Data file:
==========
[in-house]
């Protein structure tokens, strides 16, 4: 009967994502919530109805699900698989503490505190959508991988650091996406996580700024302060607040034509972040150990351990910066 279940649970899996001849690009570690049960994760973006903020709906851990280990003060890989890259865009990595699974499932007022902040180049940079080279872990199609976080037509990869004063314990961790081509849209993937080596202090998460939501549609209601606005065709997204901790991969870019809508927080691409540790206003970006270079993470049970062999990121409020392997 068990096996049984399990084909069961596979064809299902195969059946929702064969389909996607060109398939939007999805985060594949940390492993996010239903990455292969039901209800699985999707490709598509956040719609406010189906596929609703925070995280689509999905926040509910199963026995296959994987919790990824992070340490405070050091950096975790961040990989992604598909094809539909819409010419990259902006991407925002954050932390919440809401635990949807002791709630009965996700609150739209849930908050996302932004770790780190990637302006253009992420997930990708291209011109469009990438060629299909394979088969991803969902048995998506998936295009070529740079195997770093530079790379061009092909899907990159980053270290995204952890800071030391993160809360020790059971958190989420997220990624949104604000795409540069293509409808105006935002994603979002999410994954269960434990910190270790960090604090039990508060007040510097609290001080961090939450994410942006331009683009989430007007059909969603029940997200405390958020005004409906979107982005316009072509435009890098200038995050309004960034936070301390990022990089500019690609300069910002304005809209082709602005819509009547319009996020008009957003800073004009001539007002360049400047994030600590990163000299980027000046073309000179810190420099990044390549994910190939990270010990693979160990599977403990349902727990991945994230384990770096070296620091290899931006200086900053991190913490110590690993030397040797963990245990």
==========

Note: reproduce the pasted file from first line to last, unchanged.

[in-house]
């Protein structure tokens, strides 16, 4: 009967994502919530109805699900698989503490505190959508991988650091996406996580700024302060607040034509972040150990351990910066 279940649970899996001849690009570690049960994760973006903020709906851990280990003060890989890259865009990595699974499932007022902040180049940079080279872990199609976080037509990869004063314990961790081509849209993937080596202090998460939501549609209601606005065709997204901790991969870019809508927080691409540790206003970006270079993470049970062999990121409020392997 068990096996049984399990084909069961596979064809299902195969059946929702064969389909996607060109398939939007999805985060594949940390492993996010239903990455292969039901209800699985999707490709598509956040719609406010189906596929609703925070995280689509999905926040509910199963026995296959994987919790990824992070340490405070050091950096975790961040990989992604598909094809539909819409010419990259902006991407925002954050932390919440809401635990949807002791709630009965996700609150739209849930908050996302932004770790780190990637302006253009992420997930990708291209011109469009990438060629299909394979088969991803969902048995998506998936295009070529740079195997770093530079790379061009092909899907990159980053270290995204952890800071030391993160809360020790059971958190989420997220990624949104604000795409540069293509409808105006935002994603979002999410994954269960434990910190270790960090604090039990508060007040510097609290001080961090939450994410942006331009683009989430007007059909969603029940997200405390958020005004409906979107982005316009072509435009890098200038995050309004960034936070301390990022990089500019690609300069910002304005809209082709602005819509009547319009996020008009957003800073004009001539007002360049400047994030600590990163000299980027000046073309000179810190420099990044390549994910190939990270010990693979160990599977403990349902727990991945994230384990770096070296620091290899931006200086900053991190913490110590690993030397040797963990245990």